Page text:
Re. Unneeded index?

Subject: Re. Unneeded index?
From: "Hart, Geoff" <Geoff-H -at- MTL -dot- FERIC -dot- CA>
To: "Techwr-L (E-mail)" <TECHWR-L -at- lists -dot- raycomm -dot- com>
Date: Mon, 27 Mar 2000 09:14:10 -0500

John Posada opines: <<An index is only that useful when the content of the
book itself is so bad that it doesn't make sense. How is needing a section
of the book to find a section of the book a good thing?>>

The same comment might be made about a table of contents, John, and doing so
(redactio ad absurdum) is a useful tool for demonstrating that an argument
is flawed. Obviously, it's not as simple a situation as you're making out.
You have to understand the purpose of an index before you can determine when
and where the index is necessary: an index lists everywhere in the book that
a specific concept appears, and that suggests that an index is necessary
even in extremely well-structured documents whenever a single concept must
appear in different contexts. Another thing that indexes do that even a
brilliant structure cannot do is to efficiently provide synonyms as
cross-references; that's important where an audience uses two or more terms
for a concept, but you can only afford to use one in your docs (for
consistency). So what it comes down to is not whether the content is good or
bad, but whether the body of information is large and complex enough to use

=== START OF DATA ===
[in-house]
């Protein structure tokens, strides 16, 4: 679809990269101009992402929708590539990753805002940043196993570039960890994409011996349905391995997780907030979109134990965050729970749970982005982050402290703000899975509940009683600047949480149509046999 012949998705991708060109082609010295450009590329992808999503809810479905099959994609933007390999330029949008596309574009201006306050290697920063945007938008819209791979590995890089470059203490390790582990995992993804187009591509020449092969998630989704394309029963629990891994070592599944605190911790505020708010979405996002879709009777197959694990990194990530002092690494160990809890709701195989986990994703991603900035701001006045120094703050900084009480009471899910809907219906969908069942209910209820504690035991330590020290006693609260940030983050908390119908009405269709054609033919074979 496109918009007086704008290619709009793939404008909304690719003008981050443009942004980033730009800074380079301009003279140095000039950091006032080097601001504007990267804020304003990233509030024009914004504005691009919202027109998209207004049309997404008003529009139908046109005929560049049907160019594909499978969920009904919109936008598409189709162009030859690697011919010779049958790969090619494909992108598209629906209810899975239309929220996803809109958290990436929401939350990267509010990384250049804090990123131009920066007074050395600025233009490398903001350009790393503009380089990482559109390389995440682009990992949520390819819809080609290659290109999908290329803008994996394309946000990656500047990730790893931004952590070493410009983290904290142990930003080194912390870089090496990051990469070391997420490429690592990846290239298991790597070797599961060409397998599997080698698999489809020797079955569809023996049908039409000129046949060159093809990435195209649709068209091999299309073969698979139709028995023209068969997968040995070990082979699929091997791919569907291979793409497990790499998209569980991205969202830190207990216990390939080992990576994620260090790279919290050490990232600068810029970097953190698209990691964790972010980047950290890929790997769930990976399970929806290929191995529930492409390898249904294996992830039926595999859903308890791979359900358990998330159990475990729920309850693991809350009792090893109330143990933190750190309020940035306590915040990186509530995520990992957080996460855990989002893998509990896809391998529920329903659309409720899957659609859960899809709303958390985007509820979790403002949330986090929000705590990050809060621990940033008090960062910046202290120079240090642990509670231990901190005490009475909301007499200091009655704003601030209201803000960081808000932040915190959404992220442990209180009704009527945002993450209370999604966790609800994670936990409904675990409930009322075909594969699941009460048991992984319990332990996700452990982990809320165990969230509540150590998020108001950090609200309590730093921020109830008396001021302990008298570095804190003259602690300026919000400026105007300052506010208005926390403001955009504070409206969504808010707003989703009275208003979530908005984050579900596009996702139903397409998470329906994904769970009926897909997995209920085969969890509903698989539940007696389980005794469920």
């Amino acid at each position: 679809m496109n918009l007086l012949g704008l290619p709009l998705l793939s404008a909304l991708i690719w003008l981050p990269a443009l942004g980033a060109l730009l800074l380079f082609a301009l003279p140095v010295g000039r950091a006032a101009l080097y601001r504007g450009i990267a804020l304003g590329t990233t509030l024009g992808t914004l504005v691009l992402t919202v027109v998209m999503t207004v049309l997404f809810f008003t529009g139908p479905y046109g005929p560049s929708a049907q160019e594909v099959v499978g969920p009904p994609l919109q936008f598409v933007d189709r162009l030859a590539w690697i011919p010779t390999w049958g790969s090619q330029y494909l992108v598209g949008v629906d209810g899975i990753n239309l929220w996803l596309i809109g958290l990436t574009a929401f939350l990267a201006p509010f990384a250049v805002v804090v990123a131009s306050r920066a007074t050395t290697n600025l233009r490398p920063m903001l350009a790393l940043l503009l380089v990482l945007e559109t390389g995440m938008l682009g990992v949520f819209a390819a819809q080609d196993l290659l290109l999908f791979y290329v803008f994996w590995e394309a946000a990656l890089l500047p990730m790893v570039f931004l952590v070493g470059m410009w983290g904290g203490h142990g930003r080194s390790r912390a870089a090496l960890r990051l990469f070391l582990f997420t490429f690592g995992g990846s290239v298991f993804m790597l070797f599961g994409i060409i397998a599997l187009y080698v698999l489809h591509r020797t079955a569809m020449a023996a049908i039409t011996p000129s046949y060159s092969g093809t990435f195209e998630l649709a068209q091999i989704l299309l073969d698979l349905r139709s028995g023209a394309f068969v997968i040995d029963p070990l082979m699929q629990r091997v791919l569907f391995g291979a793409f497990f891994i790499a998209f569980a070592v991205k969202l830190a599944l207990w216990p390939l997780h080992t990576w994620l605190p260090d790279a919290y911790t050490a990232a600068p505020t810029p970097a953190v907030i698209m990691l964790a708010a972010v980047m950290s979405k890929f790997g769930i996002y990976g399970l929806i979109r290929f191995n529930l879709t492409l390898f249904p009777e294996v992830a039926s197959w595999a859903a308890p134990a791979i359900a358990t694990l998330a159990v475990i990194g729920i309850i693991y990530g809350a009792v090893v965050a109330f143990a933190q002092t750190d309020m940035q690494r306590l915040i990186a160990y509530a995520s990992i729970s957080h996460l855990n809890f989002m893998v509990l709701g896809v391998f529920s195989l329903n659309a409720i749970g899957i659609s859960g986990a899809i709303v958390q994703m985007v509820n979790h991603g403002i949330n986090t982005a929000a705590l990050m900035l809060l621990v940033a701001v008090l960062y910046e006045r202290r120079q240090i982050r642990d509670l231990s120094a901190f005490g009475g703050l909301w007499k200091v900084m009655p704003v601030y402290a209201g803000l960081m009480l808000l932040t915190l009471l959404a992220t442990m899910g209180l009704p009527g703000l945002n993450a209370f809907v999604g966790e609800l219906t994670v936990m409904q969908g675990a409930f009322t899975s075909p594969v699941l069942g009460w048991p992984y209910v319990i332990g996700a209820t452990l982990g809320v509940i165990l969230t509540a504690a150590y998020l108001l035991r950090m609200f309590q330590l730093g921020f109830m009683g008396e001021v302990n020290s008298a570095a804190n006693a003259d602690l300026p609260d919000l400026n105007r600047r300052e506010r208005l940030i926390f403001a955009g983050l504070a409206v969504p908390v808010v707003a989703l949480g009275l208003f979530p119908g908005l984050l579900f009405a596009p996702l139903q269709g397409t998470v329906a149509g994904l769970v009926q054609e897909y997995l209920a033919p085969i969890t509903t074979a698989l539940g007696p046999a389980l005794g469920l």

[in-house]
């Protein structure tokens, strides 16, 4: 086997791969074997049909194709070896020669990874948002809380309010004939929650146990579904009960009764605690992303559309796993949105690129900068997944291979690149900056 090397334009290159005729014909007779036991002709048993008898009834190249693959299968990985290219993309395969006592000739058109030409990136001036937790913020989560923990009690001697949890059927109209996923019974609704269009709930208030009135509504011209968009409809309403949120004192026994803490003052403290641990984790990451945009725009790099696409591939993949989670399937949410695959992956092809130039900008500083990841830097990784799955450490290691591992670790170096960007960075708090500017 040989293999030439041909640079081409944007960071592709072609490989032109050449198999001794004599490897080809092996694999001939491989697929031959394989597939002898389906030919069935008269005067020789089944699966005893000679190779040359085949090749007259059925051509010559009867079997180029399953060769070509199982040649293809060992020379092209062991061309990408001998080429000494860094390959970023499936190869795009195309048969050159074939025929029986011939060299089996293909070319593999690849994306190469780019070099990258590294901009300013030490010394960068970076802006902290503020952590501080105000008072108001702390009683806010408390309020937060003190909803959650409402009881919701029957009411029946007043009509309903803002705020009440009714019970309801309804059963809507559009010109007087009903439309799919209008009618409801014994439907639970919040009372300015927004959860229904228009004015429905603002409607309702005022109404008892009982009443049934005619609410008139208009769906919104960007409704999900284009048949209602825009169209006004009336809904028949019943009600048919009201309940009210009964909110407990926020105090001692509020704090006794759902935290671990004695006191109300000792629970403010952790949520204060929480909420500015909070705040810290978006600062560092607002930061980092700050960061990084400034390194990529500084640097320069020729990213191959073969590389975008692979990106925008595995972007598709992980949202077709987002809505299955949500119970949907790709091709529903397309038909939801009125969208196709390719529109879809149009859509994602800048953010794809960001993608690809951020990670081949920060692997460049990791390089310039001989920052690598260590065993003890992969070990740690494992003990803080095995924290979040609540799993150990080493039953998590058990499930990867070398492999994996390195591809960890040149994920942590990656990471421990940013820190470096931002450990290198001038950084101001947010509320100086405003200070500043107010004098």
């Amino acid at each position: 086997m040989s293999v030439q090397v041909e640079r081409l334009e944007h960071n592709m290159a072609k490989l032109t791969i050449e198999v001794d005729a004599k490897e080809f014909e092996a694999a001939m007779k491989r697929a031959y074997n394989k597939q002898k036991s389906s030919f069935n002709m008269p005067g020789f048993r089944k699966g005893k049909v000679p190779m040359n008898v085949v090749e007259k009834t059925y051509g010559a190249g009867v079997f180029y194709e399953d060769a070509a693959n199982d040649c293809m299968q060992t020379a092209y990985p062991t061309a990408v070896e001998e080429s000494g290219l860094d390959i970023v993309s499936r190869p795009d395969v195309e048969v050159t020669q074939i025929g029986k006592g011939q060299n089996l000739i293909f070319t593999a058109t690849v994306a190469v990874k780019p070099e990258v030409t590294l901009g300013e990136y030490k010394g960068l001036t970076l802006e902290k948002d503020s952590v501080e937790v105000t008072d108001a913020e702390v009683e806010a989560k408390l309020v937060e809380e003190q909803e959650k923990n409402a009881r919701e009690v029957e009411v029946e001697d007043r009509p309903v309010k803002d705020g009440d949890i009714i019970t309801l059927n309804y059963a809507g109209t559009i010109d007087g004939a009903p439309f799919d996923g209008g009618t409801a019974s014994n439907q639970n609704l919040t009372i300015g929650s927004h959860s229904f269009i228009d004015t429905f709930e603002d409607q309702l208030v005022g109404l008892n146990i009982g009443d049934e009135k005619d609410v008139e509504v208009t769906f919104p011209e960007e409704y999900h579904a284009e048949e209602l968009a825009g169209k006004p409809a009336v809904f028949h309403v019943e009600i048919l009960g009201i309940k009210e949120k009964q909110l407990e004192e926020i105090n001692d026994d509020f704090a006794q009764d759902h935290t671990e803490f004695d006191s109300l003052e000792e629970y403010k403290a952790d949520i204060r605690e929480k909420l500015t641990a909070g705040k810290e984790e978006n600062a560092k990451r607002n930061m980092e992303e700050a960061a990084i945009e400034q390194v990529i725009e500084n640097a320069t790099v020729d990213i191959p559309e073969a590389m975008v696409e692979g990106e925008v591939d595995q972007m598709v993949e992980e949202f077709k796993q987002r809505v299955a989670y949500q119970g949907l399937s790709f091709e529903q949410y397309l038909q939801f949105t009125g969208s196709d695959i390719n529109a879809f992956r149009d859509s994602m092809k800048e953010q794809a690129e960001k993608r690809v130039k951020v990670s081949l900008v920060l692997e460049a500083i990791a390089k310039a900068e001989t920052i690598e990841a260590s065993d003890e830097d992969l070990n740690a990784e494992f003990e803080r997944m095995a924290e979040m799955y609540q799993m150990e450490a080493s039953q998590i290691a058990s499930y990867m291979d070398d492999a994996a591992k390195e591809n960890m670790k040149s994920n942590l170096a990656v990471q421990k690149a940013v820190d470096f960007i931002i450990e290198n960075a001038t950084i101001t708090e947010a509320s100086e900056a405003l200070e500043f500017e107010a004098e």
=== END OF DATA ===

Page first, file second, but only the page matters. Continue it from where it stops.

a single concept in several different contexts; if that's the case, an index
is essential. If the information structure is simple and relatively brief,
you may be able to dispense with the index (e.g., a 2-page list of keyboard
shortcuts, a 6-page installation guide).

About the only case where I'd consider an index to provide no value
whatsoever would be in a dictionary, but that's an extreme case (since a
dictionary is itself in many ways nothing more than an annotated index).
Actually, the dictionary example is very illustrative of the underlying
principle here: an index is optional only when the structure of the book is
completely intuitive, the information is perfectly chunked, and the access
to individual concepts is transparent to the reader. I've yet to meet such a
creature. For long books, there's no way to quickly find a specific topic
without an index simply because there's too much material. Try this test
with any really fine book you've ever read: time the task of finding a
concept just by skimming the book or the table of contents, then try again
with the index. Which is faster? If you're tempted to respond that you've
yet to meet a book that was so well written that it would pass this test,
then you've just answered your original question: until we can write such
books, we're still going to need indexes.

--Geoff Hart, FERIC, Pointe-Claire, Quebec
geoff-h -at- mtl -dot- feric -dot- ca

Hofstadter's Law: The time and effort required to complete a project are
always more than you expect, even when you take into account Hofstadter's

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